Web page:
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ADSP: AD_Shamsp5 - Symphony Of Steel
Warm your Quaking appendage up for the imminent JamX with this palatably small, curvily detailed cyber-gothic map using stecki's decon.wad. Gameplay is designed to be thoughtful but not brutal, and secrets can be savoured.

Download:
http://www.quaketastic.com/files/single_player/ad_shamsp5.zip

Screenshots:
http://www.quaketastic.com/files/screen_shots/ad_shamsp5_1.jpg
http://www.quaketastic.com/files/screen_shots/ad_shamsp5_2.jpg
http://www.quaketastic.com/files/screen_shots/ad_shamsp5_3.jpg

Thanks to the following people for their moral support when I showed some editor shots:

[19:45] onetruepurple: the fuck is wrong with you man

[21:15] Bal: why you do this

[19:56] skacky: what the hell

[20:25] Spud: i am terrified nonetheless

[20:32] Vondur: this looks fucking scary

[11:38] Kinn: @Shambler - explain this....thing....


:)

Update: Bonus DLC content: http://www.quaketastic.com/files/single_player/maps/symphony2.zip

Update: Walkthrough and design stuff:
https://www.youtube.com/watch?v=yWDhutaeRoQ
Wonder Why 
[11:48 PM] Shambler: besides, TB really needs support for non-convex brushes 
Seal Of Approval 
Can confirm this is a very cool map, with a really nice visual theme, and nice elegant architectural motifs. Gameplay is balanced - was very tight on ammo on a couple of occasions, but squeaked through with some light cheesing as opportunities arose. 
Here's A Demo!! 
http://www.quaketastic.com/files/demos/otp_shamsp5.zip

Very cool stuff, an interesting reinterpretation of an already heavily trodden map. Felt like a sequel to the dm2 remix map, and not just because this is another DMSP convert - there's certain quirks shared by both maps that give the whole affair a certain sense of continuity.

I guess what I'm saying is that our beloved Shambler has developed his own mapping style??? If I didn't know this was a Shambler map before playing, I'd have guessed it about thirty seconds in.

The progression made sense, even if the whole elevator thing was maybe more complicated than needed (instead of lots of buttons and centerprints, why not just keep them up and bring them down later?).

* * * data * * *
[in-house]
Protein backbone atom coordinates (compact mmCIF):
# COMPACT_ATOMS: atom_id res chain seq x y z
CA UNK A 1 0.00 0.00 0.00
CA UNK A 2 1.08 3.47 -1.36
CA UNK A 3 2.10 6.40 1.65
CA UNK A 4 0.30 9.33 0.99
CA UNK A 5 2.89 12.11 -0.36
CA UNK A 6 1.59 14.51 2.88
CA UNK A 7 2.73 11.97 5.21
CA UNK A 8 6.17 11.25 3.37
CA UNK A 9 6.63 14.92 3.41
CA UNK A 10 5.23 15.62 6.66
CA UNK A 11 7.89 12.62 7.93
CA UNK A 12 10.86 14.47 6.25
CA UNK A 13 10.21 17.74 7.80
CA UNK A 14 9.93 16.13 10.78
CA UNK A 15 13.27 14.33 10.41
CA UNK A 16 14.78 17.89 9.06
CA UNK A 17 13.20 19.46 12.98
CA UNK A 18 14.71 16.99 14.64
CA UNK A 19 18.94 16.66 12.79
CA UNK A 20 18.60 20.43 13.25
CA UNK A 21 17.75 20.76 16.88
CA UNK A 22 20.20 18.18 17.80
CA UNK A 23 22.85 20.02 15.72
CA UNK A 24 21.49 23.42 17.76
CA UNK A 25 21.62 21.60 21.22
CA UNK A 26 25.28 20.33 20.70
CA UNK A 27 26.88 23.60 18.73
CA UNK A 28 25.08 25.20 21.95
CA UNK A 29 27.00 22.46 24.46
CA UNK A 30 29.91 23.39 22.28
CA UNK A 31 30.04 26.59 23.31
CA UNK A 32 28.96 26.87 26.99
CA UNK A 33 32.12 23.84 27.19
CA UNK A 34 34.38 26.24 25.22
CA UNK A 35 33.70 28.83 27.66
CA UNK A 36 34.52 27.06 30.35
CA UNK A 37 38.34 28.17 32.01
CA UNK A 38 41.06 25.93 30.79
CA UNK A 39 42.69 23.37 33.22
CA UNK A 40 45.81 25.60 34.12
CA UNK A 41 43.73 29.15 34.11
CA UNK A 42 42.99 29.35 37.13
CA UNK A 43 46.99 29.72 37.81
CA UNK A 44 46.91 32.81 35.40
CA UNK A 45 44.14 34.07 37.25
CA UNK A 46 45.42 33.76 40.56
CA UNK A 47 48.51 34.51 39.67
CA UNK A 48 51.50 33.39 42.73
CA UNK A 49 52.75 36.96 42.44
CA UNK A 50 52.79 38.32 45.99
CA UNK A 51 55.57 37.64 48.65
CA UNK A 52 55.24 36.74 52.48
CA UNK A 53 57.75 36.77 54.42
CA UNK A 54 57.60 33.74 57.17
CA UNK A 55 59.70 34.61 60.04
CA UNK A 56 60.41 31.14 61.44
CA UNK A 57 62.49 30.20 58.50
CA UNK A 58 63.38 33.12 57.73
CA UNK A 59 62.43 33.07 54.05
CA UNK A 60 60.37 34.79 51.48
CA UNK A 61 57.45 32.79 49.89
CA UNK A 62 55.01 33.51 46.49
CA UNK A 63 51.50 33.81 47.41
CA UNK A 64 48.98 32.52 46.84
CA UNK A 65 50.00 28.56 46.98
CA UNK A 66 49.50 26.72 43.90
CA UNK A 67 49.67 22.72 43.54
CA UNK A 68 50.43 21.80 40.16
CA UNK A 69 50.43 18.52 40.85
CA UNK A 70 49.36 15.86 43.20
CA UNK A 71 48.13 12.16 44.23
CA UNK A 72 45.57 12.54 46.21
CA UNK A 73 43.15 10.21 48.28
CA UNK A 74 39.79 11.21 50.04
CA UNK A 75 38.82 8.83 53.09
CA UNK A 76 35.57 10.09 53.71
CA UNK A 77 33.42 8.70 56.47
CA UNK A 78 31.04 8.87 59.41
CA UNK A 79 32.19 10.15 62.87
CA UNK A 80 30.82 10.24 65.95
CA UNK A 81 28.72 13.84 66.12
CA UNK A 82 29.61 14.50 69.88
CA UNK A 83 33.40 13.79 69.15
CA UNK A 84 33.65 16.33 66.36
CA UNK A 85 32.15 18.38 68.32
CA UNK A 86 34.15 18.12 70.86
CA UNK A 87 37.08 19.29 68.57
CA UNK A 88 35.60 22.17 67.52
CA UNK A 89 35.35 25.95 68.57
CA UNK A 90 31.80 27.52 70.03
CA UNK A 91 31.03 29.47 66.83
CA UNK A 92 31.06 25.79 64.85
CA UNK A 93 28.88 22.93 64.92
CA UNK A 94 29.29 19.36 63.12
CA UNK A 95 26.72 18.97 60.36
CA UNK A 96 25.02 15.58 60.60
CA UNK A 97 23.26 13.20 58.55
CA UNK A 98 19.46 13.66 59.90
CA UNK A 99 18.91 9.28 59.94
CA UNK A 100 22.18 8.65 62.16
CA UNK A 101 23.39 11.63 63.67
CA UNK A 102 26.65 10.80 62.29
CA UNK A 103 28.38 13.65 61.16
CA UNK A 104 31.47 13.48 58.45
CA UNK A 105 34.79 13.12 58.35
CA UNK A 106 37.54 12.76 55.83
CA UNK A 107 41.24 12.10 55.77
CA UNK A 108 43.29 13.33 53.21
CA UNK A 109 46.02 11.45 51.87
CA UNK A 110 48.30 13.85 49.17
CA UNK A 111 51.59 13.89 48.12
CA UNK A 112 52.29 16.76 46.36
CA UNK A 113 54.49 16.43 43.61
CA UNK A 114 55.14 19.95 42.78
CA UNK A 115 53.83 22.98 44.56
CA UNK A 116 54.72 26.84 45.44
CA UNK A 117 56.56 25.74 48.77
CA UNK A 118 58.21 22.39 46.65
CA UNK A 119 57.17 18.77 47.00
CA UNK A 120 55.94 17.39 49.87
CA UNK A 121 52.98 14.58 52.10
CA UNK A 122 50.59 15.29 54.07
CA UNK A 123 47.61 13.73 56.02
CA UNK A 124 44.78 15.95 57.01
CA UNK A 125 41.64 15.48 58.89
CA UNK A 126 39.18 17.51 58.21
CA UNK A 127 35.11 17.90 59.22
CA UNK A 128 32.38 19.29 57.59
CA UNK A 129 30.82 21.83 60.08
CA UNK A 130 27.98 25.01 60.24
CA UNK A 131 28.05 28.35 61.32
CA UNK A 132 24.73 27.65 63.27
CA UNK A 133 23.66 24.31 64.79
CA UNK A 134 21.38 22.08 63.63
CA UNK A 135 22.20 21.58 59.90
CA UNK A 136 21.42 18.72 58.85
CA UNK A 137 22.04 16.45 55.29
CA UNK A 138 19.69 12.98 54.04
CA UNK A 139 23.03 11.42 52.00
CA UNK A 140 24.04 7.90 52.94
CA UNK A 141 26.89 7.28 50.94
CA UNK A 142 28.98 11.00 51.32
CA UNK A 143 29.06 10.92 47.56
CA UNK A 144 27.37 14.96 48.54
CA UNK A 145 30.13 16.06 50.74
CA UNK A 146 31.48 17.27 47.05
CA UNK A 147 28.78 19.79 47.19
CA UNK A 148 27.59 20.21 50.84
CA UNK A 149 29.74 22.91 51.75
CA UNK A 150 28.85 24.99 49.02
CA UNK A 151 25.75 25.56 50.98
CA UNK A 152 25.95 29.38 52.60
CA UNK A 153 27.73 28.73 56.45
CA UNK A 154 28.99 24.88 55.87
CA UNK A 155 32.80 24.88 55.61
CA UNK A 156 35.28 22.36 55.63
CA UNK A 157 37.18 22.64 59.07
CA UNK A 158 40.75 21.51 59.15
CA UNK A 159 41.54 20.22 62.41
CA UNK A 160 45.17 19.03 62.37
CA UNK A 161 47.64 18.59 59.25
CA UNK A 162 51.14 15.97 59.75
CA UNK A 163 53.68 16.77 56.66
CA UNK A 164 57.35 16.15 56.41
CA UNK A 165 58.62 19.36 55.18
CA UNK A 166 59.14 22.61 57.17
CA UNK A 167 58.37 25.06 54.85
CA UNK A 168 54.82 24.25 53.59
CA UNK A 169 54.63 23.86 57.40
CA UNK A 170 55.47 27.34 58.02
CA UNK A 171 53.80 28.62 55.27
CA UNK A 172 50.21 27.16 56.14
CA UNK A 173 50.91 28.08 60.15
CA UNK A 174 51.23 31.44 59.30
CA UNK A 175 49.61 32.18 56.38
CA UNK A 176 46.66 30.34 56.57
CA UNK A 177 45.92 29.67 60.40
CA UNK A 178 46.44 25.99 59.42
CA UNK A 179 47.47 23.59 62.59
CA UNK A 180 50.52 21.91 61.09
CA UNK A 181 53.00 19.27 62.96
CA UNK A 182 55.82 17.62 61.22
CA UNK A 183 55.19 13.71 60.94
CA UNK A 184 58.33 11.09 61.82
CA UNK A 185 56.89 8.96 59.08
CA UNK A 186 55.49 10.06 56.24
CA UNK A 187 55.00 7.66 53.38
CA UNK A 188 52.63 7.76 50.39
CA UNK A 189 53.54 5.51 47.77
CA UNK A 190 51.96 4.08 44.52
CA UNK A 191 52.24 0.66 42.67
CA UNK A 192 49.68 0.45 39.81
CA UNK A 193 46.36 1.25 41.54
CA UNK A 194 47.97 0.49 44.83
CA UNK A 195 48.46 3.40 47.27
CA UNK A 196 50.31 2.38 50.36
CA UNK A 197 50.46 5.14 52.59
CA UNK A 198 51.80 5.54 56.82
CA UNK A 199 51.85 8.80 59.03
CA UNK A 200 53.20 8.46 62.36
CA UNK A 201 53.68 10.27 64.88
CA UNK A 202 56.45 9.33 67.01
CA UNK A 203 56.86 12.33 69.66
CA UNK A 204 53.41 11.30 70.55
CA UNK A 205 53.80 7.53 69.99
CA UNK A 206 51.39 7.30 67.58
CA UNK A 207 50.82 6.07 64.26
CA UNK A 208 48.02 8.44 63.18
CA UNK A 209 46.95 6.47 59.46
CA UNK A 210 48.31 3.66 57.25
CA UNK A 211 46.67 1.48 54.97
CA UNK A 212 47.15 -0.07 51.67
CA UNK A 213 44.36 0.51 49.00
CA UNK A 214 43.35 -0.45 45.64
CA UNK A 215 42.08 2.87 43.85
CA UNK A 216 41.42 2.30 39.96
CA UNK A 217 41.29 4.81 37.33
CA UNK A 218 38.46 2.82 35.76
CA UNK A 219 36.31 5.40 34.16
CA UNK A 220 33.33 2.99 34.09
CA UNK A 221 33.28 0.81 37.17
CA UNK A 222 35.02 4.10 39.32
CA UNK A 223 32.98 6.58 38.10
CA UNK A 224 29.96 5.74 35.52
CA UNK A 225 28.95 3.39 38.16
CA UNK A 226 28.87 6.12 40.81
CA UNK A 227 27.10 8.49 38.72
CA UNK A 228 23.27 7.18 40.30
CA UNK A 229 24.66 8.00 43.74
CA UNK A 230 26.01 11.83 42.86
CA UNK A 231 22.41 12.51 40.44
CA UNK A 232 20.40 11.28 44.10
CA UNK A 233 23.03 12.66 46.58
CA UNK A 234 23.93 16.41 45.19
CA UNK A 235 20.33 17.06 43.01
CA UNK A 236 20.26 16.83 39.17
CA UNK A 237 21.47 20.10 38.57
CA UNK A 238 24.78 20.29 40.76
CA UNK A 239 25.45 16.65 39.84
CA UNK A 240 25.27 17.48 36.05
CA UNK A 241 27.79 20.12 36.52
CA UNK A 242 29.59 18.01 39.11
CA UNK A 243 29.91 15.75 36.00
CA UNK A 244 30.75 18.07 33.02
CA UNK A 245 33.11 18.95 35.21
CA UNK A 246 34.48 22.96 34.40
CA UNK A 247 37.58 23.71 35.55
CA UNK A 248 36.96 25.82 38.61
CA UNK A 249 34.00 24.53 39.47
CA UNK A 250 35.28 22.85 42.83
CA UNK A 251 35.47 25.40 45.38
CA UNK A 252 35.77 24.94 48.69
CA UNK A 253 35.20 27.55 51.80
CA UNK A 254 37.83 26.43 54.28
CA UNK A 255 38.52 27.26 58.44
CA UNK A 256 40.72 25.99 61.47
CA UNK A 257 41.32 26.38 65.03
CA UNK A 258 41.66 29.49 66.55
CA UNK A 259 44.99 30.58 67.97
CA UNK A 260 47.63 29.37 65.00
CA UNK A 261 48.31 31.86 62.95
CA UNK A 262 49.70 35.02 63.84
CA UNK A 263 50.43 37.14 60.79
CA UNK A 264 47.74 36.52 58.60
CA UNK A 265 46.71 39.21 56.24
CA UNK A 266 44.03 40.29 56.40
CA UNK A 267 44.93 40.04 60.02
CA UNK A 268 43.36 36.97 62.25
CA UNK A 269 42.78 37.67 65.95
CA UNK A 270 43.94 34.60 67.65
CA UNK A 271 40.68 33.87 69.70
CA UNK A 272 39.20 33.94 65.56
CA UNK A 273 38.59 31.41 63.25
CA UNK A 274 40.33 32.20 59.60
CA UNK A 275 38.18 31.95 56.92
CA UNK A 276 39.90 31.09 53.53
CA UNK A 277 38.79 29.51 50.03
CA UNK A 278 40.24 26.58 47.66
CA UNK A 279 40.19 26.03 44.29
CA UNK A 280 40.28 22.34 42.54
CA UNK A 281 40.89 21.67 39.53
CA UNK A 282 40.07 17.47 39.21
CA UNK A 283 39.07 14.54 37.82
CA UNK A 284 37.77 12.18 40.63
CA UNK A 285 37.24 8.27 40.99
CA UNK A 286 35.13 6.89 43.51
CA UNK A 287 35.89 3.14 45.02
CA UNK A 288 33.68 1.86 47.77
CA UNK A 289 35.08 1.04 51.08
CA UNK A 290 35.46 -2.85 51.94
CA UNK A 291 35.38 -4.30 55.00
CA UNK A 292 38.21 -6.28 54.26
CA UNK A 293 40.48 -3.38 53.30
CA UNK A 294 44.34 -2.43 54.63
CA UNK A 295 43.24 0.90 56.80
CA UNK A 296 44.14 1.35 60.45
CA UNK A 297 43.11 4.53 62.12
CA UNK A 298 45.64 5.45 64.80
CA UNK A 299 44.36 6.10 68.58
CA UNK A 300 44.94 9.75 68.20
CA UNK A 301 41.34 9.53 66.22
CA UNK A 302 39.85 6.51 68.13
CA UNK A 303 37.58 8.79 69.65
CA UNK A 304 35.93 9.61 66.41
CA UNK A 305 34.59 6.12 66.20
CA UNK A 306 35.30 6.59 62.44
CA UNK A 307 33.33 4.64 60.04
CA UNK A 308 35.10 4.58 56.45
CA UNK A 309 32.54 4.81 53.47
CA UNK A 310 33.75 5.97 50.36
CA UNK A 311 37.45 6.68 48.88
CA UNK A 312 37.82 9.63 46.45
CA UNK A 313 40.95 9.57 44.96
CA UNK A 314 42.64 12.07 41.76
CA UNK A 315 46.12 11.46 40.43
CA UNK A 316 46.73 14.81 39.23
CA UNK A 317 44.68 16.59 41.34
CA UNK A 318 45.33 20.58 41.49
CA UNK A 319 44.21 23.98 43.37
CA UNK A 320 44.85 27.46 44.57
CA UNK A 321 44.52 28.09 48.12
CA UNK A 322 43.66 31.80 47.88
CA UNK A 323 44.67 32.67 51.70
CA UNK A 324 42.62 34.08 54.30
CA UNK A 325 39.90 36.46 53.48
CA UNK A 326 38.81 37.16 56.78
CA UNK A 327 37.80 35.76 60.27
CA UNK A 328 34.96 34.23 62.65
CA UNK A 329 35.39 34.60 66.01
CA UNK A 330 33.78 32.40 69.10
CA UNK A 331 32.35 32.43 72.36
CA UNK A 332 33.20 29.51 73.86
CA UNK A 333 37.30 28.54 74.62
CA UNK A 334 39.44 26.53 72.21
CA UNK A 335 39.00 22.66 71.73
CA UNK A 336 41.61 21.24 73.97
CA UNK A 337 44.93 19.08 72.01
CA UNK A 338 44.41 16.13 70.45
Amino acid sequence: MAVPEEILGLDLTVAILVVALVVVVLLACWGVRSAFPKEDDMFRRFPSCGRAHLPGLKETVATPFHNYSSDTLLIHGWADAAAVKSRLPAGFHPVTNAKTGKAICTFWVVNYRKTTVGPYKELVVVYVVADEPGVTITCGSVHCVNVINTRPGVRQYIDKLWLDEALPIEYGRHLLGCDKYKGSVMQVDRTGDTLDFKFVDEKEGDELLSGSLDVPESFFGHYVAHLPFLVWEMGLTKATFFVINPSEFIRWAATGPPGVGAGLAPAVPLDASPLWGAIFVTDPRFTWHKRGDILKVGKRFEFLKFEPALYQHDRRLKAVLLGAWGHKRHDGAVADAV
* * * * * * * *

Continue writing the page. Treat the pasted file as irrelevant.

I got a good kick out of trying to make the YA jump and failing, since that's what I always do in the source map.

Only found 3/8 secrets in the demo, more after post-coital hunting. Not entirely convinced if the mechanic employed is better than what Quake usually does - I pretty much found one of the secrets by accidentally hugging the right wall at the right time, but thumbs up for consistency and proper use of AD features.

Very enjoyable gameplay-wise, a marked improvement over your other maps - this one had a proper flow and fewer spawn-ins, and the actual spawn-ins still felt organic, as in their appearance actually made sense in that moment, and didn't feel like the mapper pretending to be a crafty Dungeon Master. Very good gamefeel in general.

I rate this quite highly, gotta replay it in Qrack with the Qoetia mod though before I can make a proper judgement... 
Thanks Dudes 
The elevators....I wanted them to come down as they did, and there was some complexity required to get them working after that initially.

I tried to make it in quite a different style to my previous maps ;) 
Here Is Also A Demo!!! 
I'm not as wordy as otp. Here's a demo file instead to show off my rusty-ass aim.

Elevators did not work as I expected. Fell into a secret and thought the buttons at the end (SPOILERS) were a secret instead of the exit because I wasn't keeping track of kill count. So missed 80% of the secrets as usual. Not enough penises compared to the last Shambler map I played. Enjoyed it otherwise. 
Thanks For Demos. 
OTP, good fun, nice to see you made use of the little blocks to get back from the YA. Even nicer to see you getting caught in the lightning traps a few times after telling me to put traps in the map ;)

Spud, also good fun, playing quite flamboyantly and it worked well. The ending area and exit mechanism should be somewhat recognisable ;)